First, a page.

No tolerance for assaults from Iraqi Kurdistan: Iran

January 21, 2018 - 19:27

TEHRAN - Supreme National Security Council Secretary Ali Shamkhani said on Sunday that Tehran will not “tolerate” attacks on Iranian security forces and citizens by some anti-revolutionary groups who use the Iraqi Kurdistan territory for the purpose, noting that security in the border region is Iran’s “red line”.

Shamkhani made the remarks in a meeting with Iraqi Kurdistan Prime Minister Nechirvan Barzani.

“Iran will never tolerate the act of some anti-revolution’s groups in killing the Iranian soldiers and citizens through the Kurdish lands and take the responsibility brazenly in interviews with the Kurdish media,” Shamkhani asserted.

Certain armed groups use bases in Iraq’s remote mountainous north and launch sporadic raids into Iran.

For his part, Barzani said, “Relations between Iran and the Kurdistan region will not be influenced negatively by the ill-wishers and we will use all our power to prevent security threats against Iran.”

Barzani is the first high-ranking Iraqi Kurdistan official visiting Tehran after the ill-fated independence referendum in the autonomous region last year.

Relations between Tehran and the autonomous region strained after the referendum. Iran strongly opposed the referendum and closed its border with the region. 

Shamkhani said some “regional and extra-regional countries” seek to weaken Iraq and other countries in West Asia.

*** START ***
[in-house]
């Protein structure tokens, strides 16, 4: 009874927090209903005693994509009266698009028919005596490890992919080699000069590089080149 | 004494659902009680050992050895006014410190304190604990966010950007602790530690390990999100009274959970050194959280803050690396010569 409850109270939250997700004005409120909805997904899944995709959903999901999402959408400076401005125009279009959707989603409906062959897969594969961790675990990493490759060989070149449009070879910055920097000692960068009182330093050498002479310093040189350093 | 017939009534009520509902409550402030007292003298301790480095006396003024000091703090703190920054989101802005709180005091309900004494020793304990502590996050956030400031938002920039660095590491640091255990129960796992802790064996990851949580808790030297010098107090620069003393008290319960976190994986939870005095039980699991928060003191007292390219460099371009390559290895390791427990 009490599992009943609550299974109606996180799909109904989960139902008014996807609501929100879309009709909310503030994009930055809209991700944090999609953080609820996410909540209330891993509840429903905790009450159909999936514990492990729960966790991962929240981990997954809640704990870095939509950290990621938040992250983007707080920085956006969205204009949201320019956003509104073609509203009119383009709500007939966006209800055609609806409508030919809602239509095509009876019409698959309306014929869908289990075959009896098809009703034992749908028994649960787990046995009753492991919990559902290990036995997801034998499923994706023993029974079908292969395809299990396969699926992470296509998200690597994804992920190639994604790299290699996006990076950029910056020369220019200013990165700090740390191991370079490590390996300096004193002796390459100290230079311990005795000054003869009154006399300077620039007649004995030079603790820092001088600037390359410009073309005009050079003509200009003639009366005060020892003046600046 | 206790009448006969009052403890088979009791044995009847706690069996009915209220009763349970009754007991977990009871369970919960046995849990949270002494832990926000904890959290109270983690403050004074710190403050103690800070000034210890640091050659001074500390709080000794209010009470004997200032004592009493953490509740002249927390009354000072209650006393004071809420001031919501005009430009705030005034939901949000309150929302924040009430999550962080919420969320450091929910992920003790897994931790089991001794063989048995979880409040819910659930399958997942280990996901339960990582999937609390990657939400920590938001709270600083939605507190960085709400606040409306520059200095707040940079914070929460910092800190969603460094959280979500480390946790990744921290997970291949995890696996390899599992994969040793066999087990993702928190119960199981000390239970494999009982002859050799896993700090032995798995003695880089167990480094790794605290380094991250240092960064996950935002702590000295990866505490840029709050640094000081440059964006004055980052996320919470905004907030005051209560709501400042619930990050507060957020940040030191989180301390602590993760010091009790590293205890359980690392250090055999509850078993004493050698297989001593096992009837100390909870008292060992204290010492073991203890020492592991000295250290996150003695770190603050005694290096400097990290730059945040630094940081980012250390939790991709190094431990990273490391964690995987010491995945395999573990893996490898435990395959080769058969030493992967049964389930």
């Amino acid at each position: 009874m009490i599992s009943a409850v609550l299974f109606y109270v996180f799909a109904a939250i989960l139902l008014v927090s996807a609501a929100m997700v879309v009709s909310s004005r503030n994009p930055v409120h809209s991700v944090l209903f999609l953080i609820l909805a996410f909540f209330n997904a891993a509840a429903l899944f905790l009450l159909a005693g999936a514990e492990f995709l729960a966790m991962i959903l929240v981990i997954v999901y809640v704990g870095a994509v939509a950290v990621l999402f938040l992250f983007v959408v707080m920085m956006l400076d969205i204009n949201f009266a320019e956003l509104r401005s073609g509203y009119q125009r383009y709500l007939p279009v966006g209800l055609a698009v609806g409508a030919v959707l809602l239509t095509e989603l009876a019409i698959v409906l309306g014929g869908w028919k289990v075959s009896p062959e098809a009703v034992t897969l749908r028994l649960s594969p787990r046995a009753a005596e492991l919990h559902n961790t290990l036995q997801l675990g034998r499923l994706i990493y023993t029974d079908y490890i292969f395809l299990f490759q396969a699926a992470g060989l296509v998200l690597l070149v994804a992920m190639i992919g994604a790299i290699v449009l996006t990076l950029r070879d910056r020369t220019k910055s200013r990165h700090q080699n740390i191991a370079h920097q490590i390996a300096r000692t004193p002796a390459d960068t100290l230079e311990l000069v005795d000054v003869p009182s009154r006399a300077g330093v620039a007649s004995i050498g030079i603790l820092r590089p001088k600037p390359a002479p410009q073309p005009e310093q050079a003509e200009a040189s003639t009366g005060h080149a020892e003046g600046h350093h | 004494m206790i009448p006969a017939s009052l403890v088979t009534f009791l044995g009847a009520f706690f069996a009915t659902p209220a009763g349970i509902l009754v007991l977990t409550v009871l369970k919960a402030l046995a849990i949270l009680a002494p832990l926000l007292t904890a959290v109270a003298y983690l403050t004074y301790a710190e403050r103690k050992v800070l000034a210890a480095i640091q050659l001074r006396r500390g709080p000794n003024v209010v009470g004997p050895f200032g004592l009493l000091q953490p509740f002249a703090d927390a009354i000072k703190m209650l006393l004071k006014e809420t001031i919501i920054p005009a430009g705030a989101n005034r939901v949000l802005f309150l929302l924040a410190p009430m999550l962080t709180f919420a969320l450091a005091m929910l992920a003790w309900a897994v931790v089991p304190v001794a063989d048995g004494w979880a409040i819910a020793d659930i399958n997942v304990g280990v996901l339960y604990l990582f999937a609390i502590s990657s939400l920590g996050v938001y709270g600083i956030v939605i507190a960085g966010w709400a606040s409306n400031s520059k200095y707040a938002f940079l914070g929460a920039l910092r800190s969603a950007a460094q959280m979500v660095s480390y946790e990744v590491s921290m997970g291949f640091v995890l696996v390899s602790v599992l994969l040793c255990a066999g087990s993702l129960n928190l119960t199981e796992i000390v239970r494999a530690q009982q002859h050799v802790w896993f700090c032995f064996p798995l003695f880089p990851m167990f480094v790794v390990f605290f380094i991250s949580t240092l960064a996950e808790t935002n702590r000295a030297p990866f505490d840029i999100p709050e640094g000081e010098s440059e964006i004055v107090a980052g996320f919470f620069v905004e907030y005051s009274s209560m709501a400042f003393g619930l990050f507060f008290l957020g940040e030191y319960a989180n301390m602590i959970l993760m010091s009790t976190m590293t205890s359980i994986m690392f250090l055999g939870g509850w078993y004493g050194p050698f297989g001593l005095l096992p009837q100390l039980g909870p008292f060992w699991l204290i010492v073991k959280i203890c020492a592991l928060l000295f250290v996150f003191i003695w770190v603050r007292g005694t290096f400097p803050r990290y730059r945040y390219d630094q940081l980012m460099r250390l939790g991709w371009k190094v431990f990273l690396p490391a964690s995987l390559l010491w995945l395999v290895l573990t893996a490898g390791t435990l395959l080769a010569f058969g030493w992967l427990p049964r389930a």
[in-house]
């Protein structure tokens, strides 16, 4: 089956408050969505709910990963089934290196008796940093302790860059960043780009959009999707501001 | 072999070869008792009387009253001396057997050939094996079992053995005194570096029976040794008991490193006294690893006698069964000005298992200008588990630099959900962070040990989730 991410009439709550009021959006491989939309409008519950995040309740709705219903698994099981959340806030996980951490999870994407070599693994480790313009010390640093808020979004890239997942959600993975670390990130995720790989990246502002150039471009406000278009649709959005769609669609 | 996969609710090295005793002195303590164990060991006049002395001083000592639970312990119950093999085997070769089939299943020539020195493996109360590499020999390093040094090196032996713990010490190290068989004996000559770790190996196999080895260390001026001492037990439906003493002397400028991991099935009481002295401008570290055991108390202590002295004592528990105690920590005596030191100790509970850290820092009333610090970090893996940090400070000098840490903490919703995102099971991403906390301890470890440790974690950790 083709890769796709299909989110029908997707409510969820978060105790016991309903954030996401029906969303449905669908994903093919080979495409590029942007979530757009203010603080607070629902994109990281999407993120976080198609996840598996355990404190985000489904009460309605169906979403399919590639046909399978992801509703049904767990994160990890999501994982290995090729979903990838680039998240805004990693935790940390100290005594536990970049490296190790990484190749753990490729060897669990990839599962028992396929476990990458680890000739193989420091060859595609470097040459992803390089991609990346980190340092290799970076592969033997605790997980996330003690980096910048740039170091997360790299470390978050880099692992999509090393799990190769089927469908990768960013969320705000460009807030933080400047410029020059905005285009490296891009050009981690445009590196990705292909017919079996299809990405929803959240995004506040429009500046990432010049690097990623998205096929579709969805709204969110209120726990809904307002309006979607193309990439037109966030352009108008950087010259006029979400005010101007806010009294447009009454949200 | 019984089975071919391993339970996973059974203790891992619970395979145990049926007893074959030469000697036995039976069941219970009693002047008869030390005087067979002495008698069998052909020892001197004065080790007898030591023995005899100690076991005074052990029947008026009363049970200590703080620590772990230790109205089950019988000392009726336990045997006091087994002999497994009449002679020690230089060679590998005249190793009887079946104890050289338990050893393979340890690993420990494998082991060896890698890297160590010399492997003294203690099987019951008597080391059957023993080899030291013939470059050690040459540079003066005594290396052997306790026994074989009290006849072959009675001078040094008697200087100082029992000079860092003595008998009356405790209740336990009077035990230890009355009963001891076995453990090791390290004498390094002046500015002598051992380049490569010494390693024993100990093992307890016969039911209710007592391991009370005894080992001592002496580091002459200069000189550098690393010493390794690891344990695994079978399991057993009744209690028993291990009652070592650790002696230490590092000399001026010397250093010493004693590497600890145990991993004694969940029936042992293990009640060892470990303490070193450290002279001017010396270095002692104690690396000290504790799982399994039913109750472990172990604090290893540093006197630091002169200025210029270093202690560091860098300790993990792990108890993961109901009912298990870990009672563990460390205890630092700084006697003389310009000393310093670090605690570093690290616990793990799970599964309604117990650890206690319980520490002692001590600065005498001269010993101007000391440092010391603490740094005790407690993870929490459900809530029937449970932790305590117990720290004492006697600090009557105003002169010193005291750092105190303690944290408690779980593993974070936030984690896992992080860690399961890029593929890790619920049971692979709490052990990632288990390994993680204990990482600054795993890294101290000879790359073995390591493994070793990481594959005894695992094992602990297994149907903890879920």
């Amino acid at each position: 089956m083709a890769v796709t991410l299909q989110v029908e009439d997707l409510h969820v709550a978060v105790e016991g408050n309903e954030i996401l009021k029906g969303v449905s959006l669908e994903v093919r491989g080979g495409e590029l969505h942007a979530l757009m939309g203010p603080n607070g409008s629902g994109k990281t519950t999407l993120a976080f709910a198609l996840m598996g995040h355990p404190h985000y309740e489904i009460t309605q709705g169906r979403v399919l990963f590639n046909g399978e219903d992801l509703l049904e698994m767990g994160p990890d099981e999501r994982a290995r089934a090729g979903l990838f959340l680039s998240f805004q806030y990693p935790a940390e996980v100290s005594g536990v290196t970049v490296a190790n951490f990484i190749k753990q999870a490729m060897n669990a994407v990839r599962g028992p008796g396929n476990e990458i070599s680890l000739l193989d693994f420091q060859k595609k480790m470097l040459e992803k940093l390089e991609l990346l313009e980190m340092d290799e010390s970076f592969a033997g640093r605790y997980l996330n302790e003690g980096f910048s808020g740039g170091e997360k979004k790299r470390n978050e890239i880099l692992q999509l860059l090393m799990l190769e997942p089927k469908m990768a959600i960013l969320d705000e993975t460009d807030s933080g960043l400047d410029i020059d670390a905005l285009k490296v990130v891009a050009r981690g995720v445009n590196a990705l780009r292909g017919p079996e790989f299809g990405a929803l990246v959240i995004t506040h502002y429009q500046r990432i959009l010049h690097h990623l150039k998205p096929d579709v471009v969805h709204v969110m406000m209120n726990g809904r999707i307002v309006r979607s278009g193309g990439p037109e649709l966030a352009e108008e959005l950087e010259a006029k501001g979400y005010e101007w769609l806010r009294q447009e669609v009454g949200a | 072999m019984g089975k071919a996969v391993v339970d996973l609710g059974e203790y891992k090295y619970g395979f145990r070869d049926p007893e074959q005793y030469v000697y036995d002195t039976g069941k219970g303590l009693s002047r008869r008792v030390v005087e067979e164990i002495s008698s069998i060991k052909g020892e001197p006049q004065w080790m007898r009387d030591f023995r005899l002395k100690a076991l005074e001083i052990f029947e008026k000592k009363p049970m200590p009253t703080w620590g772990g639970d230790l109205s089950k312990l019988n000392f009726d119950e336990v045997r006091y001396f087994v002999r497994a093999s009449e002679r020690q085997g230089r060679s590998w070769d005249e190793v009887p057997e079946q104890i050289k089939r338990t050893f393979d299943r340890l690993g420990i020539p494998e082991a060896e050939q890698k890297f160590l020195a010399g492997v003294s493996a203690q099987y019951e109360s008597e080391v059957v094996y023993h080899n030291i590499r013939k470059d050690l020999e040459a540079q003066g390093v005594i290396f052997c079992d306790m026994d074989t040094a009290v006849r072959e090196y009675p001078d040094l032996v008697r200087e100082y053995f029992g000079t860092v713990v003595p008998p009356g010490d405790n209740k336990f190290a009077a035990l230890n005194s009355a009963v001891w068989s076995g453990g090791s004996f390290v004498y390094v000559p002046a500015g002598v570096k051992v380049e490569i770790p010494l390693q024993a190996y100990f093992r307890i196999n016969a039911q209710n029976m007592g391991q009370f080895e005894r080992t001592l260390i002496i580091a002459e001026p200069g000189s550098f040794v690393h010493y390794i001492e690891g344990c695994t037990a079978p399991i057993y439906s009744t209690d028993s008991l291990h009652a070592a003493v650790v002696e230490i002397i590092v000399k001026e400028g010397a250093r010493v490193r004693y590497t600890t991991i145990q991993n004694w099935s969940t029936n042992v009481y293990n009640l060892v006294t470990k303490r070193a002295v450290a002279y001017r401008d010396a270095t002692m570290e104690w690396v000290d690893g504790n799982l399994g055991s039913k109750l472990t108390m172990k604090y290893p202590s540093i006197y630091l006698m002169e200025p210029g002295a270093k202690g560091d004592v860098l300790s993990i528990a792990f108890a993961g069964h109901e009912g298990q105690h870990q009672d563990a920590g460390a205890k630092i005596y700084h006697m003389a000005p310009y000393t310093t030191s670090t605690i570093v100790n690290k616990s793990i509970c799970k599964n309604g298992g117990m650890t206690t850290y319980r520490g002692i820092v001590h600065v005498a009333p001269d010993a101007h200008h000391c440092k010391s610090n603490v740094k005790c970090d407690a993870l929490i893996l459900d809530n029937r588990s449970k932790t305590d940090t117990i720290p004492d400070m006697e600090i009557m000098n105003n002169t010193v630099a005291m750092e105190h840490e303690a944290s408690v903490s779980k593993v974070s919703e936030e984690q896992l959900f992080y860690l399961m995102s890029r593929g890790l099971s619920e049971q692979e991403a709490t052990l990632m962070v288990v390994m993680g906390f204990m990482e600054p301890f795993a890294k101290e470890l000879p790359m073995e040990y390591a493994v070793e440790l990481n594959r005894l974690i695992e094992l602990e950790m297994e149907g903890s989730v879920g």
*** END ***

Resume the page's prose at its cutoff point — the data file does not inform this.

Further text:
Israel openly defended partition of the Kurdistan region from the mainland Iraq. 

Tehran ready to mediate between Baghdad and Erbil

Elsewhere in his talks with Barzani, Shamkhani said Iran is ready to help facilitate dialogue between the central Iraqi government and the Kurdistan region, noting that relations between Iran and Iraq are on the rise despite all plots.

Barzani also said that the Kurdistan region is proud of being a friend of Iran.

The Kurdish referendum on Sept. 25 angered Iraq’s central government. The central government launched an offensive to recapture Kurdish held-areas, including the oil-rich city of Kirkuk. 

On Saturday, one day before his travel to Tehran, Barzani held talks with Iraqi Prime Minister Haider al-Abadi in Baghdad. It was the first meeting since conflict broke out over the independence referendum.


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